Juneteenth is the oldest national commemoration of the end of slavery in the United States. Though the Emancipation Proclamation stated that all slaves were free as of January 1, 1863, many enslaved African Americans only learned of their freedom on June 19, 1865 when Union soldiers arrived in Galveston, Texas with news that the war had ended. Today, Juneteenth commemorates African American liberation and celebrates Black history and culture, both of which are appreciated and valued at Carolina.
There is an official flag flown during Juneteenth (pictured above). The flag, created in 1997 by activist Ben Haith, founder of the National Juneteenth Celebration Foundation (NJCF) and Boston-based illustrator Lisa Jeanne Graf, was morphed into the current version.
The symbols on the flag represent important elements of Juneteenth:
- The date, June 19, 1865, refers to the day when enslaved African Americans learned of their emancipation.
- The Star represents Texas, the Lone Star State, as well as the freedom of African Americans in all 50 states.
- The burst outlining the star, inspired by a nova (what astronomers refer to as a new star), represents a new beginning for all African Americans.
- The arc represents a new horizon full of opportunities and promise for Black Americans.
- The red, white and blue represents the American flag, reminding slaves and their descendants that they are Americans.
Renée Alexander Craft, Acting Director, UNC-Chapel Hill’s Institute for African American Research (IAAR), provided a reflection on the importance of Juneteenth, entitled “Why We Should All Should Celebrate Juneteenth.” We hope it will provide both insight and inspiration:
In the midst of a global pandemic that is disproportionately impacting Black and Brown communities, a righteous reckoning over policing and its relationship to anti-Black violence, the toppling and removal of anti-Black monuments from public spaces, and amplified demands for polices and practices that promote the equitable treatment of African Diaspora people wherever we may be; the U.S. ought to commemorate Juneteenth as a federal holiday.
Juneteenth, also known as Jubilee Day, Freedom Day and Emancipation Day, commemorates June 19, 1865, the date on which enslaved people in Galveston, Texas final received the news they were free. This was two years after President Abraham Lincoln’s Emancipation Proclamation, one year after the Senate passed the 13th Amendment, abolishing slavery, on April 18, 1864, and six months after it was passed by the House on January 31, 1865.
The history of Black experiences in the U.S. is “justice delayed” and, all too often, “justice denied.” This is not a Black problem. It is an American problem. The nation seems more collectively aware of that on June 19, 2020, than it has been in recent years.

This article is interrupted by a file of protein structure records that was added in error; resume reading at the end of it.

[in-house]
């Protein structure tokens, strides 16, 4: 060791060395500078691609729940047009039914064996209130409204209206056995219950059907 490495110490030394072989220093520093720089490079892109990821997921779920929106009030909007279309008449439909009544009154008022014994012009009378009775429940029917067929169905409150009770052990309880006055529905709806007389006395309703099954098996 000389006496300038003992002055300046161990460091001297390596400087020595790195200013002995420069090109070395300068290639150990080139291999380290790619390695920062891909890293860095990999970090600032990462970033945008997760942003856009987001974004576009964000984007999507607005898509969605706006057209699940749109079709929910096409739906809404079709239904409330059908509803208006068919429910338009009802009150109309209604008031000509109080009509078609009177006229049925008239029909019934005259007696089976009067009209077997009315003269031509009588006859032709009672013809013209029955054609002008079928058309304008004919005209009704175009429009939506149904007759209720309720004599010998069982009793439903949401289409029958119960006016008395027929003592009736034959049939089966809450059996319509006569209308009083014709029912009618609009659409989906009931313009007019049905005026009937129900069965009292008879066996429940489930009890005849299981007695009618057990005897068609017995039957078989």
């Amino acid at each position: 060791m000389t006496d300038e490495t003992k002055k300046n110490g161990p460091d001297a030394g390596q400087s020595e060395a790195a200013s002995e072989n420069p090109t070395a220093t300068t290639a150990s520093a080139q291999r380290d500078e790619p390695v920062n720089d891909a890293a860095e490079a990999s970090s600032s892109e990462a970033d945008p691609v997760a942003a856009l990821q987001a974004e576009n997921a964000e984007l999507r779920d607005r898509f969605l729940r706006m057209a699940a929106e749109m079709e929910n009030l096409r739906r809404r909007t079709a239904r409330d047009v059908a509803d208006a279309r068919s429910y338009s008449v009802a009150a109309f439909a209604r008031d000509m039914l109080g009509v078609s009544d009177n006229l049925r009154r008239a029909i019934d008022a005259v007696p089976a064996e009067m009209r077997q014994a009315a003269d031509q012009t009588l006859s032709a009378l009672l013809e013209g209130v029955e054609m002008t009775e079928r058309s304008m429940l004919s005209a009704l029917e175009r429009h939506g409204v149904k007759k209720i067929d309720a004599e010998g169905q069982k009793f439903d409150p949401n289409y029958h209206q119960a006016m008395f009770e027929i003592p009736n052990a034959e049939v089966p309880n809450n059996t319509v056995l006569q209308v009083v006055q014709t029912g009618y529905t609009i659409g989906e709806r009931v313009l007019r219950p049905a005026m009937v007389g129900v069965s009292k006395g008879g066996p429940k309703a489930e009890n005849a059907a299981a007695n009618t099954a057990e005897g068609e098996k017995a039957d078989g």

Even when national policies decreed that slavery had ended, Black people remained enslaved. Many national policies currently mandate equal treatment, yet Black people remain disproportionately targeted by the police, incarcerated, denied equitable access to healthcare, and underrepresented in national, state and local positions of power.
IAAR stands in solidarity with those who call for our nation to elevate Juneteenth to a federal holiday. What would it mean to give a national mandate to close banks and post offices, to halt regular business practices and to fill parks and city streets (honoring COVID-19 protective measures) with celebrations making the much-delayed but greatly celebrated news that slavery had finally ended? What would it mean for the nation to collectively celebrate Black liberation? What would it mean to our shared American experience for White people, even in predominantly White spaces, to celebrate Black freedom?
Juneteenth ought to be both a federal celebration and an annual reckoning on race that prompts agencies of the State, as well as private industry, to evaluate the ways in which their policies facilitate or frustrate Black experiences of equity and inclusion. Black History month honors African American contributions to the nation and is a designated time to center knowledge that is often marginalized the other 11 months of the year. MLK National Holiday is a day of service and reflection that focuses on the life and civil rights accomplishments of Rev. Dr. Martin Luther King, Jr. But these do not explicitly call the nation to collectively celebrate and recommit itself to the project of Black freedom.
As the protests of the past few weeks have reminded us, We the People make this nation better for all of us when we united in our demands for progress. Our collective actions have the power to change policies and shift cultural norms. So, Happy Emancipation Day! Tell your neighbors, tell your coworkers, tell your friends. Then, act in ways to make it true.
These turbulent times serve as a resounding affirmation that the work of Black studies departments, programs, centers, and institutes remain as urgent now as it ever has been.”